The script accepts the path to the Management Pack XML file as the single input parameter and then searches the XML for RegExExpression, SimpleExpression, and DayTimeExpression XML nodes.  These nodes are evaluated for mismatches on XPathQuery expressions and mismatches are reported to the console.

The output of the script looks like:

PS D:\Development\SCOM> ./checkexpressionfilters.ps1 -MPFIle:”d:\development\scom\xsnmp\1.1.Dev\xSNMP.AIX.xml”
Evaluating d:\development\scom\xsnmp\1.1.Dev\xSNMP.AIX.xml 

Error – Found mismatched XPathQuery value with XML:
<XPathQuery>$Target/Property[Type=”xSNMP.AIX.Processor”]/Name$</XPathQuery> 

Error – Found mismatched XPathQuery value with XML:
<XPathQuery>$Target/Property[Type=”xSNMP.AIX.Processor”]/Name$</XPathQuery> 

Errors found: 2
Warnings found: 0

The script can be downloaded here.

The body of the script is:

Param([string]$MPFile)

[xml]$XMLData = Get-Content $MPFile
write-host “Evaluating $MPFile”
write-host  “”
 
$ErrorCount=0
$WarningCount=0
$Nodes = $XMLData.SelectNodes(“//RegExExpression”)
$Nodes| ForEach-Object{
 $XPathExpressions = $_.SelectNodes(“.//XPathQuery”)
 $XPathExpressions | ForEach-Object{
  $ExpressionText = $_.InnerText
  if([string]$ExpressionText.Substring(0,1) -eq [string]”$”){
   [String]$OuterXML = $_.OuterXML
   $ErrorCount += 1
   $sMesg = “Error – Found mismatched XPathQuery value with XML: ” `
   + [environment]::NewLine + $OuterXML + [environment]::NewLine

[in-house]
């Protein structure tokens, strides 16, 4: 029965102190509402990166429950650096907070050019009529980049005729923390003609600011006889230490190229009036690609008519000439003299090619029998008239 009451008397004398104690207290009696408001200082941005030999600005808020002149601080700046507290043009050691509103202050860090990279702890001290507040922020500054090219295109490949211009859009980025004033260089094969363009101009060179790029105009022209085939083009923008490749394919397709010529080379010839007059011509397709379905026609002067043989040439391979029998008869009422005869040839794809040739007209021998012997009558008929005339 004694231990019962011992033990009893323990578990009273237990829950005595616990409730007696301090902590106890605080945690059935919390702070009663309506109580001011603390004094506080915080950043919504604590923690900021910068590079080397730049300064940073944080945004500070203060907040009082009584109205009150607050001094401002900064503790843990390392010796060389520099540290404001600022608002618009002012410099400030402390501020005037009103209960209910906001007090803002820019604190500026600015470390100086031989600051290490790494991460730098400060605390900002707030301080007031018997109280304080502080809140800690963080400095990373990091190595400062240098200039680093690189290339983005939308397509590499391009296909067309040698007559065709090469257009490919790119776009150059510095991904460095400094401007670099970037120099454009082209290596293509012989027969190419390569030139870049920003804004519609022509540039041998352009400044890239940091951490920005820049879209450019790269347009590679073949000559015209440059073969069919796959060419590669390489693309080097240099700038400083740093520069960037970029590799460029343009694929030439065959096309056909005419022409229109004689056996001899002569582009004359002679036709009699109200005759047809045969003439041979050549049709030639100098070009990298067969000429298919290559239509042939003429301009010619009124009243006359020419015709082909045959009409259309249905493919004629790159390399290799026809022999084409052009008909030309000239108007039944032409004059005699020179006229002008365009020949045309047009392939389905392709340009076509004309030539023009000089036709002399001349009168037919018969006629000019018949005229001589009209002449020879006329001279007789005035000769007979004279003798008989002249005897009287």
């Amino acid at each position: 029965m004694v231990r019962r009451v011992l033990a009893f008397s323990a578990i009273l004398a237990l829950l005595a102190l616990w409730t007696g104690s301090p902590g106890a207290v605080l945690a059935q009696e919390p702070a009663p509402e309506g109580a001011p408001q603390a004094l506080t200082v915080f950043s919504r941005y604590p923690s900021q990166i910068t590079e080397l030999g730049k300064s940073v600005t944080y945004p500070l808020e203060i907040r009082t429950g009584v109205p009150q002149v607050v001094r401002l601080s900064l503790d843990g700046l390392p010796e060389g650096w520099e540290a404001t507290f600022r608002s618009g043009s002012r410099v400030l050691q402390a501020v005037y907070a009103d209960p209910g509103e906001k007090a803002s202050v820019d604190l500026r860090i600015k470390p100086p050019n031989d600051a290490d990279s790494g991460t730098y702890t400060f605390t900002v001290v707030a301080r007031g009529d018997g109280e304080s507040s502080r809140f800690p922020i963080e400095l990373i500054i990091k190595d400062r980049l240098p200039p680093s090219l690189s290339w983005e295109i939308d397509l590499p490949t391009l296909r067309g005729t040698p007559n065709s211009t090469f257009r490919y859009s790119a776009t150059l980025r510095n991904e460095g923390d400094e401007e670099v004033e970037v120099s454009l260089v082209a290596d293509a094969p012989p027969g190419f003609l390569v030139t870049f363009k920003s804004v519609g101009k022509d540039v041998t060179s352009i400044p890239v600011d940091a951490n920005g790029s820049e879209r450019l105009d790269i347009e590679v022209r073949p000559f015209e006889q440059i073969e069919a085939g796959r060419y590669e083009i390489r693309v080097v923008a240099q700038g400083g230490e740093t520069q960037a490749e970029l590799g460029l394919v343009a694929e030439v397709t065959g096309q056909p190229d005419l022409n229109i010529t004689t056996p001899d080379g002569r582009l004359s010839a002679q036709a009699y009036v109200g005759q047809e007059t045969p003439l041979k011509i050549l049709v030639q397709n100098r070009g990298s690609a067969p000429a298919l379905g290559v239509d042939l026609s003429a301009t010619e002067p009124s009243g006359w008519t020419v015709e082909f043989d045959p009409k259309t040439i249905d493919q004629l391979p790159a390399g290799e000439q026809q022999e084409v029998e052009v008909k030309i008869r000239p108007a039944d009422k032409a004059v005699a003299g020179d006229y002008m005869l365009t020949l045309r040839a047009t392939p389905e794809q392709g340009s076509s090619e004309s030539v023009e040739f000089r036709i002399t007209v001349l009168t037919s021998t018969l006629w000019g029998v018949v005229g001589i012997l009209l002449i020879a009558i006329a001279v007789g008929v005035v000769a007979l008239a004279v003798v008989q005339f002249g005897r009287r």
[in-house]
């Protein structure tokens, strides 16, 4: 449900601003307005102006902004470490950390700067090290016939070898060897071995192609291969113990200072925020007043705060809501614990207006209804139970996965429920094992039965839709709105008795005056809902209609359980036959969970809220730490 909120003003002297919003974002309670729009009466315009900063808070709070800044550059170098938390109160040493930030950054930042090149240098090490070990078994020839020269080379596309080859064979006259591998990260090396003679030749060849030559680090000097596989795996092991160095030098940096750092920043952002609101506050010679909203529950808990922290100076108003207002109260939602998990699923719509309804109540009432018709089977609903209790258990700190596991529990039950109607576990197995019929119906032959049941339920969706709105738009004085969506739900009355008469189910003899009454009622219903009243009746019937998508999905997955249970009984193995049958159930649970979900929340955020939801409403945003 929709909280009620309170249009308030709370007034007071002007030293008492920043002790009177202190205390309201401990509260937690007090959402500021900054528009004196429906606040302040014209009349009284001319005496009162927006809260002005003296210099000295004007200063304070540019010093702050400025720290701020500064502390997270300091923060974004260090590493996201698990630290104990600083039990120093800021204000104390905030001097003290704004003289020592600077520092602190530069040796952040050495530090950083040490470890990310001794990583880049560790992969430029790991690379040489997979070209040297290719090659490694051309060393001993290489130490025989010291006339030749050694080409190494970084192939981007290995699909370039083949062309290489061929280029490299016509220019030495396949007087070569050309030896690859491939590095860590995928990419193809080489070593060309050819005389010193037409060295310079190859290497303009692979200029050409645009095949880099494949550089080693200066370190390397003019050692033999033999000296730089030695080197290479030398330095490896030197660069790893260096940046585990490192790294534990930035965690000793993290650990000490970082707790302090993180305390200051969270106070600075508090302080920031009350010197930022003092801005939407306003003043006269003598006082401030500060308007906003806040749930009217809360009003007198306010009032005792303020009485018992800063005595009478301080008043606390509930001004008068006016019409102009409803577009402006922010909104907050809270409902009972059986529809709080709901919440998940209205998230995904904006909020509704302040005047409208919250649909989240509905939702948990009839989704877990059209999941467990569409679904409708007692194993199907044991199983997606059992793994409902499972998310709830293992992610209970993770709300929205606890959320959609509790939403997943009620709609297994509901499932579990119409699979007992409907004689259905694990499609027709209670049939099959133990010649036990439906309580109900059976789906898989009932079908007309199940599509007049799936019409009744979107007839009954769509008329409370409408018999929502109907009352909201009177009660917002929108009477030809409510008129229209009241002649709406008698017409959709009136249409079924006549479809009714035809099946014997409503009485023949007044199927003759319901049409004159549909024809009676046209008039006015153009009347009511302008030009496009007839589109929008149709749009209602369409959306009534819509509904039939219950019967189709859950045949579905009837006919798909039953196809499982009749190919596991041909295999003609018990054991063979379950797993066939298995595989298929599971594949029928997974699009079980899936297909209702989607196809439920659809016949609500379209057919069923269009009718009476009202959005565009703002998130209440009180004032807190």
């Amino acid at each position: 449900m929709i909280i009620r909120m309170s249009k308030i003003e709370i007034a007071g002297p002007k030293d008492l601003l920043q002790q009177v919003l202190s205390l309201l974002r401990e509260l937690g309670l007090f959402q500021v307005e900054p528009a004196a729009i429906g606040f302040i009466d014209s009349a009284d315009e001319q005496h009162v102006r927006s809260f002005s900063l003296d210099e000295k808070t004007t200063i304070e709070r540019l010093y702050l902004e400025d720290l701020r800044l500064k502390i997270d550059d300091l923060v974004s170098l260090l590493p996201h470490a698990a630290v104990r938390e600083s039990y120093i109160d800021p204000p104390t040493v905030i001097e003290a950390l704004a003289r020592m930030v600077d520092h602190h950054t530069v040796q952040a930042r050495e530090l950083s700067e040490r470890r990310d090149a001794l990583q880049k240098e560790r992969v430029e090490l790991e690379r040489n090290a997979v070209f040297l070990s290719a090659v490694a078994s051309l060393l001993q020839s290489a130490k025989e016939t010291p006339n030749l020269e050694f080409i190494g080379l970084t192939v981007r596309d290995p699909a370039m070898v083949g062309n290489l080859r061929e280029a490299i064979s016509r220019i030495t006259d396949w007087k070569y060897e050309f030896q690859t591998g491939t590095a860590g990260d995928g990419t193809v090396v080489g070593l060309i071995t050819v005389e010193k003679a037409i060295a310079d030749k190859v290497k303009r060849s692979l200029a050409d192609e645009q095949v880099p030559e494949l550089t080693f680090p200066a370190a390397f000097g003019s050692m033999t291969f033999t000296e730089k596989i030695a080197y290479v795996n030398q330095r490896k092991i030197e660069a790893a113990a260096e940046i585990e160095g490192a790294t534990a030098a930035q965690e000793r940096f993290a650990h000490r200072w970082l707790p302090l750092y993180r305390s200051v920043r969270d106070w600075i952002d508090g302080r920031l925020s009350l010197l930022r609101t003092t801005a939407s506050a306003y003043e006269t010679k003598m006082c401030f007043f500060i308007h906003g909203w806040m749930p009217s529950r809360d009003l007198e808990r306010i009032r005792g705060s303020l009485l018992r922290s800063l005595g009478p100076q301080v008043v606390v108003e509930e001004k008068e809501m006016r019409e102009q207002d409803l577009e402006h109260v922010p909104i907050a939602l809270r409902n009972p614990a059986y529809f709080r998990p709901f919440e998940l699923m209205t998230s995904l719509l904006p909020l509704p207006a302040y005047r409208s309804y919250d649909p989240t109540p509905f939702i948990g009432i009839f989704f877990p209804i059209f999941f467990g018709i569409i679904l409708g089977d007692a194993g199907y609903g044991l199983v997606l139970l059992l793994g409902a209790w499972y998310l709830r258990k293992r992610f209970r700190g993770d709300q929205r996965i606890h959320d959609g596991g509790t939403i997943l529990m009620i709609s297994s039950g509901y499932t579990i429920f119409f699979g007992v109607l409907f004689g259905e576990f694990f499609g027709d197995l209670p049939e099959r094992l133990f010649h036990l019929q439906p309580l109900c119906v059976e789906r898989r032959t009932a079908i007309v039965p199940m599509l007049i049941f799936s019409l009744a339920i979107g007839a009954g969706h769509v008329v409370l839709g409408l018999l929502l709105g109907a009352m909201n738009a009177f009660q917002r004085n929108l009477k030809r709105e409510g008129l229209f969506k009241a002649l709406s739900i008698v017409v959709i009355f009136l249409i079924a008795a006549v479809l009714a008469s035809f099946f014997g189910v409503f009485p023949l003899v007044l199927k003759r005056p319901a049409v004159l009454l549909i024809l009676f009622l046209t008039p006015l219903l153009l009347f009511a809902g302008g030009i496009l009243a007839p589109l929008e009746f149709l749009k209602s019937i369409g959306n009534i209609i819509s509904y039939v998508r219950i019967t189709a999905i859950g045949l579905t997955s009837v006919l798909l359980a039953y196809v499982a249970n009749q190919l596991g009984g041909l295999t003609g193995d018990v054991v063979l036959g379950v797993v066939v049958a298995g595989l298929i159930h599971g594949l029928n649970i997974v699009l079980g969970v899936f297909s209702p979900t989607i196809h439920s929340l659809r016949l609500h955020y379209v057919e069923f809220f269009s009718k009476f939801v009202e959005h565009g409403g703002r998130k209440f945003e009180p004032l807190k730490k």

write-host $sMesg
  }
  
  if(($ExpressionText.Substring(0,1) -ne “/”) `
   -and ($ExpressionText.Substring(0,8) -ne “Property”) `
   -and ($ExpressionText.Substring(0,1) -ne “$”) `
   -and ($ExpressionText.Substring(0,9) -ne “ErrorCode”)){
   [String]$OuterXML = $_.OuterXML
   $WarningCount += 1
   $sMesg = “Warning – Found mismatched XPathQuery value with XML: ” `
   + [environment]::NewLine + $OuterXML + [environment]::NewLine
   write-host $sMesg
  }
 }
}

$Nodes = $XMLData.SelectNodes(“//SimpleExpression”)
$Nodes| ForEach-Object{
 $XPathExpressions = $_.SelectNodes(“.//XPathQuery”)
 $XPathExpressions | ForEach-Object{
  $ExpressionText = $_.InnerText
  if([string]$ExpressionText.Substring(0,1) -eq [string]”$”){
   [String]$OuterXML = $_.OuterXML
   $ErrorCount += 1
   $sMesg = “Error – Found mismatched XPathQuery value with XML: ” `
   + [environment]::NewLine + $OuterXML + [environment]::NewLine
   write-host $sMesg
  }